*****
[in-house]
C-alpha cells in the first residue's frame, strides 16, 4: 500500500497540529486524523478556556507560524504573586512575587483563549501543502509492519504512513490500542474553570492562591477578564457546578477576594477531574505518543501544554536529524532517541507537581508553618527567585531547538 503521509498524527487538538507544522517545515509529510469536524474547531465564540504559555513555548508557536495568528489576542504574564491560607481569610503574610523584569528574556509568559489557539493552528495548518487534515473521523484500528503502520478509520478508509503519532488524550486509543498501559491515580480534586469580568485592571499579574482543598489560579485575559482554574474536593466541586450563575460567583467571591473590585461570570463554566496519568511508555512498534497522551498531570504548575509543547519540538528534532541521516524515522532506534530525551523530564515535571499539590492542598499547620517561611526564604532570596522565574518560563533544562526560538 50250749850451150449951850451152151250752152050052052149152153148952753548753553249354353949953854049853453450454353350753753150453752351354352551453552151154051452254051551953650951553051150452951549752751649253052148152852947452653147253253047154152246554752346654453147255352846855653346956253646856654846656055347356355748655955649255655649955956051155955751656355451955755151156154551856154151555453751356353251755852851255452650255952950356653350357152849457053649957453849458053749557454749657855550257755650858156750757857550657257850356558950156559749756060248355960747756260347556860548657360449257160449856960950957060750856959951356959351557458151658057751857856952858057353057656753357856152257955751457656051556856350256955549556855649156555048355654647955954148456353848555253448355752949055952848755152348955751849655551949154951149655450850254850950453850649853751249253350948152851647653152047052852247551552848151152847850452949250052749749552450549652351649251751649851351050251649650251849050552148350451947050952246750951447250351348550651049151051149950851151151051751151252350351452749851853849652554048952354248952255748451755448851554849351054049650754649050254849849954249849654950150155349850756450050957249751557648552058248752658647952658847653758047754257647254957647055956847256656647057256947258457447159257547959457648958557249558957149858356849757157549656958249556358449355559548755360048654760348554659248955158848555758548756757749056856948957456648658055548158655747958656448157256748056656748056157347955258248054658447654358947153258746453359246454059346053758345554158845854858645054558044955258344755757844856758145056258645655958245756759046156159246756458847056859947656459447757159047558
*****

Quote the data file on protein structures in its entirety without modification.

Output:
[in-house]
C-alpha cells in the first residue's frame, strides 16, 4: 500500500497540529486524523478556556507560524504573586512575587483563549501543502509492519504512513490500542474553570492562591477578564457546578477576594477531574505518543501544554536529524532517541507537581508553618527567585531547538 503521509498524527487538538507544522517545515509529510469536524474547531465564540504559555513555548508557536495568528489576542504574564491560607481569610503574610523584569528574556509568559489557539493552528495548518487534515473521523484500528503502520478509520478508509503519532488524550486509543498501559491515580480534586469580568485592571499579574482543598489560579485575559482554574474536593466541586450563575460567583467571591473590585461570570463554566496519568511508555512498534497522551498531570504548575509543547519540538528534532541521516524515522532506534530525551523530564515535571499539590492542598499547620517561611526564604532570596522565574518560563533544562526560538 50250749850451150449951850451152151250752152050052052149152153148952753548753553249354353949953854049853453450454353350753753150453752351354352551453552151154051452254051551953650951553051150452951549752751649253052148152852947452653147253253047154152246554752346654453147255352846855653346956253646856654846656055347356355748655955649255655649955956051155955751656355451955755151156154551856154151555453751356353251755852851255452650255952950356653350357152849457053649957453849458053749557454749657855550257755650858156750757857550657257850356558950156559749756060248355960747756260347556860548657360449257160449856960950957060750856959951356959351557458151658057751857856952858057353057656753357856152257955751457656051556856350256955549556855649156555048355654647955954148456353848555253448355752949055952848755152348955751849655551949154951149655450850254850950453850649853751249253350948152851647653152047052852247551552848151152847850452949250052749749552450549652351649251751649851351050251649650251849050552148350451947050952246750951447250351348550651049151051149950851151151051751151252350351452749851853849652554048952354248952255748451755448851554849351054049650754649050254849849954249849654950150155349850756450050957249751557648552058248752658647952658847653758047754257647254957647055956847256656647057256947258457447159257547959457648958557249558957149858356849757157549656958249556358449355559548755360048654760348554659248955158848555758548756757749056856948957456648658055548158655747958656448157256748056656748056157347955258248054658447654358947153258746453359246454059346053758345554158845854858645054558044955258344755757844856758145056258645655958245756759046156159246756458847056859947656459447757159047558